Monday, April 18, 2016

Seven Years War (French and Indian War)

Tonight - I was watching WHO DO YOU THINK YOU ARE ........

Let's face it, it has and always will be one of my favorite shows, it continues to make me WANT to find OUR stories.....

I am by no means a professional .... but I like to play one on TV...  just kidding...

Anyway, tonight's episode was the one with Katey Sagal ... (Married With Children among many other things) ....

She had some VERY heart tugging stories in her episode.  I thought the meet up with the elderly woman who used to travel with her mother was especially touching.   Though, I have to say - the whole story with the Seven Years War really caught my interest....

You see, Katey's great whatever grandfather was Jacob Hochstetler, a very well known Amish early settler ...  His family had a particular rough time during this war, as I am sure many many more did also...

Hochstetler massacre
The Northkill settlement was on the edge of the Blue Mountain, the legal boundary of European settlement according to agreements with Native Americans. During the French and Indian War, local tribes under the command of three French scouts attacked the Northkill settlement on September 19, 1757. The Indians attacked the Jacob Hochstetler homestead and set the house afire. The Indians stood guard around the house and torched the Hochstetler home, so the family could not escape without risking their lives. As the fire worsened, the family escaped out the cellar window, but the wounded Jacob Jr. (he had been shot during the initial attack) and Jacob Sr.'s wife, Anna (Lorentz) Hochstetler, slowed them down. She became stuck in the window during her escape, and was later stabbed in the back and scalped. Another daughter (name unknown) and Jacob Jr. were killed. Jacob Sr. and Joseph and Christian (ages app. 12–15 years) were taken captive. Jacob escaped after about 8 months, but the boys were held for several years, released after a peace treaty between the natives and the British Army was agreed upon. Altogether over 200 white people were killed in Berks County during various raids. The number of Indians killed during this time is not known.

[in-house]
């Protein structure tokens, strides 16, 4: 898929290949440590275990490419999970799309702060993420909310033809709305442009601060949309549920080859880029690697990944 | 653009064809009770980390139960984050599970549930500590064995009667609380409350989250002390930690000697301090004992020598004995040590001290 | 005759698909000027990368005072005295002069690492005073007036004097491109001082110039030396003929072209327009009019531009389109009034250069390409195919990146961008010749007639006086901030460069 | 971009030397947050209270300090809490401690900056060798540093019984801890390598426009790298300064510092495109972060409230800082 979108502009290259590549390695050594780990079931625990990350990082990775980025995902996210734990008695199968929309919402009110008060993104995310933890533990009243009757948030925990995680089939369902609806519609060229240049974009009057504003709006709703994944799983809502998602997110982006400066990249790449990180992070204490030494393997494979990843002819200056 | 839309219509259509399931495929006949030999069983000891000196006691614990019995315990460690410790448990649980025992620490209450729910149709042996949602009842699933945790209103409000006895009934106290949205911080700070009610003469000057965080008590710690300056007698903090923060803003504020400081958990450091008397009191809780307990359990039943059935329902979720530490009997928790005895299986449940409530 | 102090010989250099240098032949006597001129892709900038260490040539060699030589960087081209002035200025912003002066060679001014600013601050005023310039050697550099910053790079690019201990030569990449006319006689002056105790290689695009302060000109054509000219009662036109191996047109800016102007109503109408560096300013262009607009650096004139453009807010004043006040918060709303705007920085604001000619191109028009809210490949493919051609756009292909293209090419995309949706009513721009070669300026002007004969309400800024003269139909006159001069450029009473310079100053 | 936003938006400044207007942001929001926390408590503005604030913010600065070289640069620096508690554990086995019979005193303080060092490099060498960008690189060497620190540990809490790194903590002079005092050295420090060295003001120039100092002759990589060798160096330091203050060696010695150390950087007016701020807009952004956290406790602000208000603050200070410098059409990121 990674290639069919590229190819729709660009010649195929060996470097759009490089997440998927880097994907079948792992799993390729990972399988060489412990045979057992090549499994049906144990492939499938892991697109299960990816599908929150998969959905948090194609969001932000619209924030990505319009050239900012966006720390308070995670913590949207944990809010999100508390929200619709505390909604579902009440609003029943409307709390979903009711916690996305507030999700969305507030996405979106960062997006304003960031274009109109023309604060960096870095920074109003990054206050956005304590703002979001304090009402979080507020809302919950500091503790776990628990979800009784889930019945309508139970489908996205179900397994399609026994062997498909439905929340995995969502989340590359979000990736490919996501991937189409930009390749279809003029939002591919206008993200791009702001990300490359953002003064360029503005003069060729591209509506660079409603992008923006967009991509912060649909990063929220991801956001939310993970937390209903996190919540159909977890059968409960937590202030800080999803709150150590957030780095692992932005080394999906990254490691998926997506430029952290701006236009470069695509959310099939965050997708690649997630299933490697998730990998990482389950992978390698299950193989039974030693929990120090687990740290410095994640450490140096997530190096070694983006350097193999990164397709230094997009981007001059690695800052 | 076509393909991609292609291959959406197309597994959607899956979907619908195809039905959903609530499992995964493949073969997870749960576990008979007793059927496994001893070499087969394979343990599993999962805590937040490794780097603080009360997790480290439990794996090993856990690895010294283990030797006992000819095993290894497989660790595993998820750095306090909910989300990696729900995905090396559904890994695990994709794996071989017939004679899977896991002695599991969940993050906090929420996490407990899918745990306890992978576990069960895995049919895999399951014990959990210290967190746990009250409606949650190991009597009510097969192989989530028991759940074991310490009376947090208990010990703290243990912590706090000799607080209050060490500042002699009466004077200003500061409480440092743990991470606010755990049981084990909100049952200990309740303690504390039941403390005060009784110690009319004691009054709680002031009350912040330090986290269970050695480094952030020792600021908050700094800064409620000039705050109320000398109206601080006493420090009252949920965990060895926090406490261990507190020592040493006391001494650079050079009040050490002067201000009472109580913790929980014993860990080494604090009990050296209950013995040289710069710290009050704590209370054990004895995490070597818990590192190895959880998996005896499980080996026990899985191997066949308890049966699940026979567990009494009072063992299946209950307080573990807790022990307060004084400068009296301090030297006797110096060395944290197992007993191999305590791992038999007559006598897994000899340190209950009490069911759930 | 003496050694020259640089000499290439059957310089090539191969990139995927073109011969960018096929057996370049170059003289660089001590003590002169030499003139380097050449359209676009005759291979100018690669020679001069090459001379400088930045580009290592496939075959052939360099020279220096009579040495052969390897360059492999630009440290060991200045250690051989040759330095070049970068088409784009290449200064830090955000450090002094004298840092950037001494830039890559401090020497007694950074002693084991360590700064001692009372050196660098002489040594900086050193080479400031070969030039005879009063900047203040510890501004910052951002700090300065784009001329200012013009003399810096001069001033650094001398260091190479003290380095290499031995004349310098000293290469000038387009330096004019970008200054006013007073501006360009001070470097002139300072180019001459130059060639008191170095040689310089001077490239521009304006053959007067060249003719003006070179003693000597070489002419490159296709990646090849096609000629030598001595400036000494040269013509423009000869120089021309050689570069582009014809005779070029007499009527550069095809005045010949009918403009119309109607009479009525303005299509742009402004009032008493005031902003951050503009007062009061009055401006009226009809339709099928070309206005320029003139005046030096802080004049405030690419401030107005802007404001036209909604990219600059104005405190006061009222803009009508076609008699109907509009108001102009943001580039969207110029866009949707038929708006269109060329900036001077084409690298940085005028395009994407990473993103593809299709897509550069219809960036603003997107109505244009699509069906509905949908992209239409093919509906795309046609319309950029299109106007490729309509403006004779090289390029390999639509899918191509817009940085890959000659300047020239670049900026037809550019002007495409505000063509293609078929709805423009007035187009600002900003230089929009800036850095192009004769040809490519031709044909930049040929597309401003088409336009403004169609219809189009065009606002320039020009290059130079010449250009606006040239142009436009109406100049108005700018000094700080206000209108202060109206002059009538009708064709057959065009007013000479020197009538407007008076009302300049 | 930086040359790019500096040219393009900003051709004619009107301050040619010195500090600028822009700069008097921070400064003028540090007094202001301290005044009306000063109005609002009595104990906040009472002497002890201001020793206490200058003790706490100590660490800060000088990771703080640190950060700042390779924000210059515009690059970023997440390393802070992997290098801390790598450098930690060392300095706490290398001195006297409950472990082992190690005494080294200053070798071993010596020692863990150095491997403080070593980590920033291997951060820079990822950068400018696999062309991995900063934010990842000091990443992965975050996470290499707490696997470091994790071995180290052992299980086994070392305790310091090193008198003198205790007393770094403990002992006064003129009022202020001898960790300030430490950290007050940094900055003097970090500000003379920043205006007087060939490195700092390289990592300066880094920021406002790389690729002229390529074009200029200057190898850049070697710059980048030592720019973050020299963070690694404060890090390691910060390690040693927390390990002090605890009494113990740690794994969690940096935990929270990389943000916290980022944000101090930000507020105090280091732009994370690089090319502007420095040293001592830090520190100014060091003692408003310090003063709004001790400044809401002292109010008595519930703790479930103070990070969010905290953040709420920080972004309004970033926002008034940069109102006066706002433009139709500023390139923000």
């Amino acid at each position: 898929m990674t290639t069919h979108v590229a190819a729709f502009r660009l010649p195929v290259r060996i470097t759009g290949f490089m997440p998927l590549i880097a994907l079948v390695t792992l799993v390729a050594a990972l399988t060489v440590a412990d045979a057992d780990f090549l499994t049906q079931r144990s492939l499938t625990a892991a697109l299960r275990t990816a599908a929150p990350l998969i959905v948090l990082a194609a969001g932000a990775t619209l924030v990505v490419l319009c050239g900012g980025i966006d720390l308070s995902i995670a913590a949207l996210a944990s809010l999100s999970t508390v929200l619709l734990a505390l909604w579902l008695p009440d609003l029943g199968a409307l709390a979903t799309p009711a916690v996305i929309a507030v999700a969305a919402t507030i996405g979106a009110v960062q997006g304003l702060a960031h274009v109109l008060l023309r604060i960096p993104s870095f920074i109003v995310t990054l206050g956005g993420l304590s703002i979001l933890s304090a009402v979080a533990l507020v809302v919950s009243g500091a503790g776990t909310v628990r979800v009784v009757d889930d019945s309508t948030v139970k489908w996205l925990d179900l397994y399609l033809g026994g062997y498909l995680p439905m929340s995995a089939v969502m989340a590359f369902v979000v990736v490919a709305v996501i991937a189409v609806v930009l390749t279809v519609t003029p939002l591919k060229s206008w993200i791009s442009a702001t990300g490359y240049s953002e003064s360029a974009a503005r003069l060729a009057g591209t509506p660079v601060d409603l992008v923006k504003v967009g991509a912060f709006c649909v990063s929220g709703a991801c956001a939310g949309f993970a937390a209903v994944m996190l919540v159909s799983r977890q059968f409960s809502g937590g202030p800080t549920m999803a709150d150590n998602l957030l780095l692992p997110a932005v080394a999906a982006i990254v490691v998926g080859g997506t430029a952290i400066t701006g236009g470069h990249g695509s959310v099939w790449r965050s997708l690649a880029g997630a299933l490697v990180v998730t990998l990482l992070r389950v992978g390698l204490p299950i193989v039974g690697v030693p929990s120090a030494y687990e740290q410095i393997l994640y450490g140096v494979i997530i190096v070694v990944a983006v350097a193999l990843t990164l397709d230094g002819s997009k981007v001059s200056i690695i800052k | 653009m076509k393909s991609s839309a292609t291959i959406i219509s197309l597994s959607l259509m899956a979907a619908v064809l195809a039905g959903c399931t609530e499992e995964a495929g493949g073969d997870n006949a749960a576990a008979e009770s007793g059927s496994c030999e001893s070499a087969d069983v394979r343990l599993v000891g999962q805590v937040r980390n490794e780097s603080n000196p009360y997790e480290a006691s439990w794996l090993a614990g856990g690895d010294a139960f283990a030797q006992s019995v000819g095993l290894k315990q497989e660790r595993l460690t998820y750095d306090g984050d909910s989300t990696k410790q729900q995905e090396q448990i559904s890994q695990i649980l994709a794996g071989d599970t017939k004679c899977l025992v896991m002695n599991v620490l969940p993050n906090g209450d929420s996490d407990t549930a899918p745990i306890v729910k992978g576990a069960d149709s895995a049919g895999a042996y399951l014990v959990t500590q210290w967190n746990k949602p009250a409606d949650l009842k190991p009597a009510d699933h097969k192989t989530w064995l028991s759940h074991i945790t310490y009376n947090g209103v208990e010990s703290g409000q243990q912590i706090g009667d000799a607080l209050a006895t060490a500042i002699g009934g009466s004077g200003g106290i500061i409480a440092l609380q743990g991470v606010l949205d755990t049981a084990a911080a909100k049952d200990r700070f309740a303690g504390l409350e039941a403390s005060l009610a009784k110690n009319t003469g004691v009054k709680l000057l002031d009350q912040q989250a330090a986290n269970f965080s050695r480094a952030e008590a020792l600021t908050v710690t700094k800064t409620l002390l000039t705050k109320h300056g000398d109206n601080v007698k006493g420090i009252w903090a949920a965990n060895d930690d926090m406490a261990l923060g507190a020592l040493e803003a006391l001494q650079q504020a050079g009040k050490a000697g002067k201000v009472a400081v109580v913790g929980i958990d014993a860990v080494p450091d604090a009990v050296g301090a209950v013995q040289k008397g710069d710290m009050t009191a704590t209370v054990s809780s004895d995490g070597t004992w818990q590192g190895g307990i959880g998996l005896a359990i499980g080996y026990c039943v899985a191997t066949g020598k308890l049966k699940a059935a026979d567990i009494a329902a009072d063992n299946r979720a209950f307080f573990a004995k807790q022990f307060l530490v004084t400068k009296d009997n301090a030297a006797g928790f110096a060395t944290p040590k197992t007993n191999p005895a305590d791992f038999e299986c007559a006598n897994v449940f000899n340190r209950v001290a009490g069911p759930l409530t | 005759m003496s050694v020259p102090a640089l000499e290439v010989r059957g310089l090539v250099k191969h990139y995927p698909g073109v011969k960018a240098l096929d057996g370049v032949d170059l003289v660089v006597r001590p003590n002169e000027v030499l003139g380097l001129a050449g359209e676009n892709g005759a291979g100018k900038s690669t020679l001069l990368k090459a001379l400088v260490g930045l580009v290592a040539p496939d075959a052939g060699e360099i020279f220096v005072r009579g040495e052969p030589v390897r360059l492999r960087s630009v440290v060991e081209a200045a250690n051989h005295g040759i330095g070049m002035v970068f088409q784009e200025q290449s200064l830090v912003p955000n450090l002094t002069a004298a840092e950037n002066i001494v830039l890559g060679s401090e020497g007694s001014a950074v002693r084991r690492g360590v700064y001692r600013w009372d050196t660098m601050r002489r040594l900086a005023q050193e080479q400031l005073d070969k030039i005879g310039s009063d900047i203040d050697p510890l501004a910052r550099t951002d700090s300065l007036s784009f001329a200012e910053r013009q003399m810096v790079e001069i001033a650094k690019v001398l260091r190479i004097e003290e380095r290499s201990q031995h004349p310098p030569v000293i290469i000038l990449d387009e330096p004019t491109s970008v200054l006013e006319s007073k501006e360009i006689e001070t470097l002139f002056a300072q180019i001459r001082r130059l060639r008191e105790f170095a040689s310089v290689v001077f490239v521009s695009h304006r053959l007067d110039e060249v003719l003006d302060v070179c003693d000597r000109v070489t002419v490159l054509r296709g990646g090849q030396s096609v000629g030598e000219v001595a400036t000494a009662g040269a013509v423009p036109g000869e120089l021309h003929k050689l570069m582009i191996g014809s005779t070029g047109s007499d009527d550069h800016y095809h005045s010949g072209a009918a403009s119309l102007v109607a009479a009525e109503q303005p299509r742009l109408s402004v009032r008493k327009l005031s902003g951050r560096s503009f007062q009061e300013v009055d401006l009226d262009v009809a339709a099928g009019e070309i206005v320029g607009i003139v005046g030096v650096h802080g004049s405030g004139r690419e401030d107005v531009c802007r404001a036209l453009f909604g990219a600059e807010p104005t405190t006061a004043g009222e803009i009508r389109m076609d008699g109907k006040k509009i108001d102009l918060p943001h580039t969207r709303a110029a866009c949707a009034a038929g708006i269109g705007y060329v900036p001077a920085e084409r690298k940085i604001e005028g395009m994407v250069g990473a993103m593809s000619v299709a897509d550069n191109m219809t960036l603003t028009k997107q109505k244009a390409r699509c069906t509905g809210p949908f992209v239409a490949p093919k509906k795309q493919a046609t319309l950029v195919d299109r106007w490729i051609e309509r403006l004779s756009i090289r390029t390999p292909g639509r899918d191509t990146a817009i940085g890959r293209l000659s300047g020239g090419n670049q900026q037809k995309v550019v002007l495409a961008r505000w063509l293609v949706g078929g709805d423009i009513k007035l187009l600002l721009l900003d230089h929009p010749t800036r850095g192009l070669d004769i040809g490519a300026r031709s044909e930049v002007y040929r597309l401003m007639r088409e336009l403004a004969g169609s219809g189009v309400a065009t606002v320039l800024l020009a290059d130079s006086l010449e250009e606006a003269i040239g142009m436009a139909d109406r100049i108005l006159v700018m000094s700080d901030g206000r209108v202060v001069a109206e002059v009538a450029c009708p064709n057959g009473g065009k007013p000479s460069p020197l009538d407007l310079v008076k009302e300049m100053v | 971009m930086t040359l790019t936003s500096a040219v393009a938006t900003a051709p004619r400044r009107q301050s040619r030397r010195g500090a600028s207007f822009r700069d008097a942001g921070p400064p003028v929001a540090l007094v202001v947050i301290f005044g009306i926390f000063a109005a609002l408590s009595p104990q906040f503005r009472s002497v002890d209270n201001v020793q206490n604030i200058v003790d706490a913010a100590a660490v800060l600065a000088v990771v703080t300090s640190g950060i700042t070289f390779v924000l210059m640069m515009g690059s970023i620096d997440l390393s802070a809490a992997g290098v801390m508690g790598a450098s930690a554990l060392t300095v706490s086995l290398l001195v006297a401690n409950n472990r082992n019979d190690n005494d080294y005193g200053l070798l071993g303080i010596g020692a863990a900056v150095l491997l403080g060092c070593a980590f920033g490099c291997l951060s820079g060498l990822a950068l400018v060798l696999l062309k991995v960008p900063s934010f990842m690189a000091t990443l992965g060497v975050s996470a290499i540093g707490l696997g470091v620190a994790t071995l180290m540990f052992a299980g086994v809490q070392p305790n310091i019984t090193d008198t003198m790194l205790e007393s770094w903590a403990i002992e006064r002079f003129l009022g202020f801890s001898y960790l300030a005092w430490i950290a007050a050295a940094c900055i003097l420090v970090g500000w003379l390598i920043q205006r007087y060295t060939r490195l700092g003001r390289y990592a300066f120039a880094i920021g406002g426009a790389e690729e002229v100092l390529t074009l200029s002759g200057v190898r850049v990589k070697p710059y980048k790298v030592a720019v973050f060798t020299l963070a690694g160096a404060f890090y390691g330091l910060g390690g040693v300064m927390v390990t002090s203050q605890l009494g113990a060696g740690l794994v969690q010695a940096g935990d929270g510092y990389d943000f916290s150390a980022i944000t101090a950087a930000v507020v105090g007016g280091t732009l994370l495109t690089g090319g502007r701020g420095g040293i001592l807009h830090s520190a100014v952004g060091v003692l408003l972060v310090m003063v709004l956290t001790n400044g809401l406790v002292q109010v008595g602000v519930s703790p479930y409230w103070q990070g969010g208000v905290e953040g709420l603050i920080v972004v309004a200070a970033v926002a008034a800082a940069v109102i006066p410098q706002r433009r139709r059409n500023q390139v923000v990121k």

During the episode, you first hear about Jacob from a newspaper blurb, of how the "enemy" (being Indians) burnt his house, killed his wife and a "young man" and how Jacob and his children were missing.

You learn a little more from a documented interview from the British troops who had found him.  He's called "John" in the document (anglicized version of Jacob) ... and the document is dated 5th May 1758 (the attack happened Sept. 19th 1757 - so he had been missing for a little more than seven months.

You learn he was taken by several Indians about 300 miles to their Indian castle (villiage with a stockade) and kept prisoner.  He doesn't mention his children, because he was most likely separated shortly after being taken captive.  He managed to established a trust with the Indians, they had given him a gun to go hunting.  It was upon being trusted and left alone to hunt that he escaped, he made himself a float (raft) and floated down river until he managed upon a British camp.

We learn that the Indians took over 1,600 white prisoners of war, but they were not required to turn their captives over to their allies (the French).  You learn that the captives were usually given over to an Indian family that had recently lost a family member. The Indian family then had the choice of killing the captive for retribution or adopting them as one of their own.  Young captives were prime targets for adoption because they were easily adapted to the Indian culture. So children, in that time, were very valuable.